439. To the Ambassador in France. (fn. 1)
We enclose advices received from Constantinople this week.
You will see that the English ambassador has promised the
Turks ships of his nation against us. If this should occur it would
be totally contrary to the premises and arrangements made
between us and the English Levant Company.
As this affair is of the utmost importance to us we desire you
to inform Salvetti, the grand duke's minister in London, and urge
him to approach the Levant Company and try to prevent an
action so injurious to the interests of the most serene republic,
God and all Christendom. You will know how to impress upon
Salvetti the uprightness and justice of our intent. You may add
in particular that our republic has maintained uninterrupted
its good relations with the English nation, a thing which the
changes of time have not permitted with any other, and so the
nation may rest the more assured of our sincere good will at all
times. Salvetti is most friendly towards us, so we look for good
results from his offices.
Enclose particulars of the quarrels that have taken place
between the English and French ambassadors at Constantinople
for his information. He is to watch how these incidents are taken
at Court there.
Ayes, 133. Noes, 1. Neutral, 1.
440. Pietro Basadonna, Venetian Ambassador in Spain,
to the Doge and Senate.
Every effort is being made to have a considerable fleet in these
seas, both that it may act against Catalonia and also encourage
the French malcontents. It will also be sent as far as the Terceras,
to meet the Indiamen, lest they be attacked by Prince Rupert, who
is said to have given manifest signs of hostility at Malaga and
Cartagena, as reported, But well informed people believe that this
display of fear of Prince Rupert, whose feats have not been so very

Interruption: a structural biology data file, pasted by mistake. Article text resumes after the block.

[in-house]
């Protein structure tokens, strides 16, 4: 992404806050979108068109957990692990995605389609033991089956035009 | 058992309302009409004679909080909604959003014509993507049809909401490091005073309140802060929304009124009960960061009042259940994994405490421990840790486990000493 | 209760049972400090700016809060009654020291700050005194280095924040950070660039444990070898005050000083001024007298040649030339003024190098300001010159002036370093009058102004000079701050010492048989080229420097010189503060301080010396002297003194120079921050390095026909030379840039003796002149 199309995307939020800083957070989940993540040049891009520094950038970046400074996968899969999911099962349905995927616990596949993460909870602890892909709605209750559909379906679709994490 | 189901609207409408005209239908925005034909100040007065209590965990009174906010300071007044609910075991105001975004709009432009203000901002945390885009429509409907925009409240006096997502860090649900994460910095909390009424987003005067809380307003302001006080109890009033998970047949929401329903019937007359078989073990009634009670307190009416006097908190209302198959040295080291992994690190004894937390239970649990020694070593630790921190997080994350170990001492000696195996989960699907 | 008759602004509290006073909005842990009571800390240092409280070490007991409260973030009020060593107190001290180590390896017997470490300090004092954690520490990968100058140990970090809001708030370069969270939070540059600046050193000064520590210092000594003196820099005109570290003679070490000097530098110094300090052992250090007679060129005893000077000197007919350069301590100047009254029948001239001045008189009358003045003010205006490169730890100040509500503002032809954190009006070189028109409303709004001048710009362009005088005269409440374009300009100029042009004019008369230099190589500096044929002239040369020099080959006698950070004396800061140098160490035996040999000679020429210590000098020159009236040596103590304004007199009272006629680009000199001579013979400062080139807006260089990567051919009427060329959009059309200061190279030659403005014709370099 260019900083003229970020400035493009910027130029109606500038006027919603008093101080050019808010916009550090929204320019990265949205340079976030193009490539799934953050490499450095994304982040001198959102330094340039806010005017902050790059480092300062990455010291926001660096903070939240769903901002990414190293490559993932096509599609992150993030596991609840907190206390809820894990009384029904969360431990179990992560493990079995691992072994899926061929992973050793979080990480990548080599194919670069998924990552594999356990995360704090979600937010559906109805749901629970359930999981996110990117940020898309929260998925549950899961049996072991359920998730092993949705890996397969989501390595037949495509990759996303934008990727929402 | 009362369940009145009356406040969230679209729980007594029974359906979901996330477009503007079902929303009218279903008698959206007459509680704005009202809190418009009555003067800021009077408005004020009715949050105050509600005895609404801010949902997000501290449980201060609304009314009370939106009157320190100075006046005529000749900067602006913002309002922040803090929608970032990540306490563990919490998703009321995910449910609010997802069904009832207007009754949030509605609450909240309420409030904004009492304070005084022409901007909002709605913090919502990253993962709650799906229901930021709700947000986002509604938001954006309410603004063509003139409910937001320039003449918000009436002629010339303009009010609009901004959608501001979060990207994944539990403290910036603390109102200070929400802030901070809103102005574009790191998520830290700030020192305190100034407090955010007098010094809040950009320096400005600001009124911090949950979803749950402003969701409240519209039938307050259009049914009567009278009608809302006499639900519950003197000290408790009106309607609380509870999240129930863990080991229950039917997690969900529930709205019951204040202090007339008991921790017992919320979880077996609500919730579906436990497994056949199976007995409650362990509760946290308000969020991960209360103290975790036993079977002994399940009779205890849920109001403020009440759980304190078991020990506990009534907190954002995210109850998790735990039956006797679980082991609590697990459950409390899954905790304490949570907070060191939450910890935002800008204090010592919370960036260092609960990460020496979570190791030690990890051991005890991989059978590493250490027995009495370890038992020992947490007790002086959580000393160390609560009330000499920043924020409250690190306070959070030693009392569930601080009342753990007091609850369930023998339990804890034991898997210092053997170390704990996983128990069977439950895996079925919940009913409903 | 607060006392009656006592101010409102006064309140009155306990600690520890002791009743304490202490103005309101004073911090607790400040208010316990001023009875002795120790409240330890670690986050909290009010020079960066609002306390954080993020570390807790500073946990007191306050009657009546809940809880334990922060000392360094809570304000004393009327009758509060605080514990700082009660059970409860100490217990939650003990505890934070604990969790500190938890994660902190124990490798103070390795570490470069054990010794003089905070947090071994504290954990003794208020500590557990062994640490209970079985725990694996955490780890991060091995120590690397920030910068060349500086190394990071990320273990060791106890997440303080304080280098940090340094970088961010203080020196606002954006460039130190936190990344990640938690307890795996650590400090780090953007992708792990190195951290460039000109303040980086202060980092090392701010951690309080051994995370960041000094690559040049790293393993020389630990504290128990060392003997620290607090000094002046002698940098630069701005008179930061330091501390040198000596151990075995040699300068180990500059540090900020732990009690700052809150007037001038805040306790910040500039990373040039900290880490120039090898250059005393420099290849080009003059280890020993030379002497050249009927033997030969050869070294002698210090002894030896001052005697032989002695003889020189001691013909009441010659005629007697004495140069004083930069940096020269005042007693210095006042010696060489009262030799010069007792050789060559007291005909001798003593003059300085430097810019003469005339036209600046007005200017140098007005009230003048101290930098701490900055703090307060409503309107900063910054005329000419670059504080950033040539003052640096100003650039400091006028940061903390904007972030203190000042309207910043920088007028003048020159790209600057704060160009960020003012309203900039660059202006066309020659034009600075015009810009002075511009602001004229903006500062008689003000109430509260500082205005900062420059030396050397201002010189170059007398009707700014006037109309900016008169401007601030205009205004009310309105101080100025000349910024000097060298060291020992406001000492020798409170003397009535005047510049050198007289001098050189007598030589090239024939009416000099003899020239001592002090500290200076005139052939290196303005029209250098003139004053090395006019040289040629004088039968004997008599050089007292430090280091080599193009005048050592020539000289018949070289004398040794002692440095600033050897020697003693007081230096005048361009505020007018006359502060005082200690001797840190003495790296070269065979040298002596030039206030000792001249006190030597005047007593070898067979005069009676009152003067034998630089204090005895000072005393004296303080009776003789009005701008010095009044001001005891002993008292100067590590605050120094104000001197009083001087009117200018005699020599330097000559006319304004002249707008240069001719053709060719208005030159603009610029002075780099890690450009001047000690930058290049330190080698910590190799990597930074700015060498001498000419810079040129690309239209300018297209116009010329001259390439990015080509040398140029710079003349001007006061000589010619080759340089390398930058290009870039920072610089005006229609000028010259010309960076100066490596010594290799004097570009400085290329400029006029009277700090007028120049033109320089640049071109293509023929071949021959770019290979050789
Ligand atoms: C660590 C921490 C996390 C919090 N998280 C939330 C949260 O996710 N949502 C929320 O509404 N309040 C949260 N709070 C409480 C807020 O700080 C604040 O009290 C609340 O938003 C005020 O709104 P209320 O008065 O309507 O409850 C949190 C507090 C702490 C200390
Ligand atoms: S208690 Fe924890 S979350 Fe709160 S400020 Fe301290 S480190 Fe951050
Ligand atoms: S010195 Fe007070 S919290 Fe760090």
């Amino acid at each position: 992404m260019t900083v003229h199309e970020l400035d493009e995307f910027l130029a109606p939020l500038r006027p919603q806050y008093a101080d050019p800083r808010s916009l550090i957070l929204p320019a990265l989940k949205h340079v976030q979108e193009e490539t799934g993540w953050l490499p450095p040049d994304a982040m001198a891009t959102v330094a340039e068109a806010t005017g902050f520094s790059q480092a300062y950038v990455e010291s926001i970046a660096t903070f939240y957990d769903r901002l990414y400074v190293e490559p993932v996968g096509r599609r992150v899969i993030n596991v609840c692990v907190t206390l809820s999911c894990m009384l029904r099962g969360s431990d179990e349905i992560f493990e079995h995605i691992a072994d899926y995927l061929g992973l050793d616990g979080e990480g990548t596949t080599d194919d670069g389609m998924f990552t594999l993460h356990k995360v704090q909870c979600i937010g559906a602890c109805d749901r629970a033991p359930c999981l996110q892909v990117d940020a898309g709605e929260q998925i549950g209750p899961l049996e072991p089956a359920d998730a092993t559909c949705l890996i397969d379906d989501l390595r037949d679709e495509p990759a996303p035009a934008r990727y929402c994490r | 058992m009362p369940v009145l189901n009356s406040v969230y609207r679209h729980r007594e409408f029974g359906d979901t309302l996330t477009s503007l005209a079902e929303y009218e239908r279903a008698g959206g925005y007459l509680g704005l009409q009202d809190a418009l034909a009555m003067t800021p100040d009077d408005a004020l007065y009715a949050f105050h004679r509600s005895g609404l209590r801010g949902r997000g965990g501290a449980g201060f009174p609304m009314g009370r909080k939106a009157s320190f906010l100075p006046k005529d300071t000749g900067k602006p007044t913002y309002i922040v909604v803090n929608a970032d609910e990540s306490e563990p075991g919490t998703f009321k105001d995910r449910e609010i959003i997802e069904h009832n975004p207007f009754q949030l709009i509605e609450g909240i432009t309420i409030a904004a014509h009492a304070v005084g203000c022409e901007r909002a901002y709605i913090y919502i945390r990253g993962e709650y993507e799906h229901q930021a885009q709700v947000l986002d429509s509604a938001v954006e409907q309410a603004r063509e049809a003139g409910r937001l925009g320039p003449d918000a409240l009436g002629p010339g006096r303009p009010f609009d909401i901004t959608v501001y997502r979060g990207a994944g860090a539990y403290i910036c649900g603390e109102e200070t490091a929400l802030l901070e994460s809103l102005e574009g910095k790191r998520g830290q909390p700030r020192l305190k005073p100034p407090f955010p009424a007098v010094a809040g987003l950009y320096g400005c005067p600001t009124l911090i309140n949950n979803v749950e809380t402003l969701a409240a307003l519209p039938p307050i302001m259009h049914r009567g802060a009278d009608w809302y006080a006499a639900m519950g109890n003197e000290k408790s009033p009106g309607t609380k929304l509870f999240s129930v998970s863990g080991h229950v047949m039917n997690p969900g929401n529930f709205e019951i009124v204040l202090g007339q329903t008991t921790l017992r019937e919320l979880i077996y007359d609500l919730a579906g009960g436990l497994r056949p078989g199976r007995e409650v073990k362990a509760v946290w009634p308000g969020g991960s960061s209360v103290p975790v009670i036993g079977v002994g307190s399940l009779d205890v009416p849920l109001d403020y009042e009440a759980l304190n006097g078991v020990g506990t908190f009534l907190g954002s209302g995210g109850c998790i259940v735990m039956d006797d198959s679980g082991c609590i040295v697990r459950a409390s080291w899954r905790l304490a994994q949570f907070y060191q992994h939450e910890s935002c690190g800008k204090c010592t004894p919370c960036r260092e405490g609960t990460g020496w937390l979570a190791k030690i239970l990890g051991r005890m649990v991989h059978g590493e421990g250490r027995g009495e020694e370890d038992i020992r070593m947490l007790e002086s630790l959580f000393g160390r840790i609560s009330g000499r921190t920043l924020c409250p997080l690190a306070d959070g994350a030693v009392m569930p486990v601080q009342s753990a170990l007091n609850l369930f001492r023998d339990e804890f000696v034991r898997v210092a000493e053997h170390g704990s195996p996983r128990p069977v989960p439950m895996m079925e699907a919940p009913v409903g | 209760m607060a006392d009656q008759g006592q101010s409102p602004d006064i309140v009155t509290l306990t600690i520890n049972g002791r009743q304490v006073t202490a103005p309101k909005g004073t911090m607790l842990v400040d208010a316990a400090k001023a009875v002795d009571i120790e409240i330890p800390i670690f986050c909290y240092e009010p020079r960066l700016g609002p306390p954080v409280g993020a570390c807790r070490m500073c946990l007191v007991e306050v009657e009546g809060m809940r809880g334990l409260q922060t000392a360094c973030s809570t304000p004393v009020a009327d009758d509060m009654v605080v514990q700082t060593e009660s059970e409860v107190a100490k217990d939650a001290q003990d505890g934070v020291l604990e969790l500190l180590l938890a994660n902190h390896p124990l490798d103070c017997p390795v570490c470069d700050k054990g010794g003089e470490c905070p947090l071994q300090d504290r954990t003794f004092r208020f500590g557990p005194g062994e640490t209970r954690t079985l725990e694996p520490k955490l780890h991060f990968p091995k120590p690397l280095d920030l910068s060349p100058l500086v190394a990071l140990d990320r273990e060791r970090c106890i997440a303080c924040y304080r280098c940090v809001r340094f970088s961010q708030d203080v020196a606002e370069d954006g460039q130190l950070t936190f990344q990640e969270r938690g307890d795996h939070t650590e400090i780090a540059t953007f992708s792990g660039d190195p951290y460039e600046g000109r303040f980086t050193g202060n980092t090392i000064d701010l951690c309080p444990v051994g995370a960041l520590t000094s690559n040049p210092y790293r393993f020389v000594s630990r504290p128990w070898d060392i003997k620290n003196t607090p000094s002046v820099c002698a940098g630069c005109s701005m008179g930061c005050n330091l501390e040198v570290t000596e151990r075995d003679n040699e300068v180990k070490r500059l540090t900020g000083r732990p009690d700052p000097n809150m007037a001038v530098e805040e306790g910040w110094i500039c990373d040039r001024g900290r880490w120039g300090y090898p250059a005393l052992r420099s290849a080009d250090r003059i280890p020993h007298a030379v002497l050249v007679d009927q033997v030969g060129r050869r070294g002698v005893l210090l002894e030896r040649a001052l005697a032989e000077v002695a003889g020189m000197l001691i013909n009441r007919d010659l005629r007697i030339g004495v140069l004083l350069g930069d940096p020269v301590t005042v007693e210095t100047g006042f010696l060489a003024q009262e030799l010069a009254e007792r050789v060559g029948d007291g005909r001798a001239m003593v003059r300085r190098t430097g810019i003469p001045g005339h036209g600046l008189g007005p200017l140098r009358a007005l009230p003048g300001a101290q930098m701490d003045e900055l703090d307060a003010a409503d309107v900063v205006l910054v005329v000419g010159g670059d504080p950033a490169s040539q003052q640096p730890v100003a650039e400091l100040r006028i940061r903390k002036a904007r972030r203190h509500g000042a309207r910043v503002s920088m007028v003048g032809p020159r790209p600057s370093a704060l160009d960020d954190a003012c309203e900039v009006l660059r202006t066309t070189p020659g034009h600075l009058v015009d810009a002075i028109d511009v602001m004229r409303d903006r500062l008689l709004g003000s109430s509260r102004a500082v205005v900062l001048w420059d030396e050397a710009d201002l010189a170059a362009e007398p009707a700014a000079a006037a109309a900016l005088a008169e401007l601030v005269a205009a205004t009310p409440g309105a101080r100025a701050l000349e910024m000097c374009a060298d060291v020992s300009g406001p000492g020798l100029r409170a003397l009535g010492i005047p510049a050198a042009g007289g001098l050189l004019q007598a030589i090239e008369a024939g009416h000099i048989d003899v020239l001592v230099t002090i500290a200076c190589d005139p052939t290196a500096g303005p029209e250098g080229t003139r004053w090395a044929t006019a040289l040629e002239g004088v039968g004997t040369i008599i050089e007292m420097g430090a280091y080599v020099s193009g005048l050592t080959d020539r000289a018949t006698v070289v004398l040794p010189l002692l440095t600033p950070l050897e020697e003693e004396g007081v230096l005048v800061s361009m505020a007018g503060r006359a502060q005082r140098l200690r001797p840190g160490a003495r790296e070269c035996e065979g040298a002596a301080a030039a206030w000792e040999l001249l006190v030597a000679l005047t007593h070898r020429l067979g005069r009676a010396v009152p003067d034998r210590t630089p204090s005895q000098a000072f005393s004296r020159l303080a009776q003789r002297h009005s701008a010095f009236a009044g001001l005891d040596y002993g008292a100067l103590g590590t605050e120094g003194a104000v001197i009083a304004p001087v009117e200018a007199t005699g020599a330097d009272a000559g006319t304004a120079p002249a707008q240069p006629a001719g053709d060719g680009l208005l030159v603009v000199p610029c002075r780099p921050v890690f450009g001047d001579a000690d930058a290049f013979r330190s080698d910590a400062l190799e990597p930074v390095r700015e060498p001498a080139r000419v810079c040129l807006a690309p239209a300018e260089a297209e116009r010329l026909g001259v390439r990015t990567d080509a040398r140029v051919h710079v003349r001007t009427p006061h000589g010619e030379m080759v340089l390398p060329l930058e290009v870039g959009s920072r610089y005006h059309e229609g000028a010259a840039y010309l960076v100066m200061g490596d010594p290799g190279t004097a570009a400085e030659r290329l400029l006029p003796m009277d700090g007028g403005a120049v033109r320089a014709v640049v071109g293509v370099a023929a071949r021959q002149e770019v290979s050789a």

dreadful after all, is merely intended to palliate the alliance now on
the carpet between Spain and the London parliament. This his
gone so far that I know on good authority the ministers here contemplate
dismissing the ambassadors of the King on the plea that they
are spies in the service of Cardinal Mazarini and they reproach
them with the fact that Lord Cottington, the head of the mission, is
related to a person much in the Cardinal's intimacy. When the
courier sent to England returns it will be easier to ascertain the truth.
Some say he will bring a treaty already signed. The question of
religion made the king doubtful for a long while, but the doctrines of
the divines were easily made to correspond with the maxims of state,
and they have convinced his Majesty that any sort of assistance is
lawful against his own rebels, while he need not hestitate to abandon
the cause of his innocent nephew, the king of England, seeing that he
is of a different creed. At the same time, if they adopt this policy,
it will not be popular, as there is a universal horror for the regicide
parliament and the mere germs of a good understanding between
that body and this crown are openly condemned, for the Castilians
in particular pride themselves on their loyalty, which amounts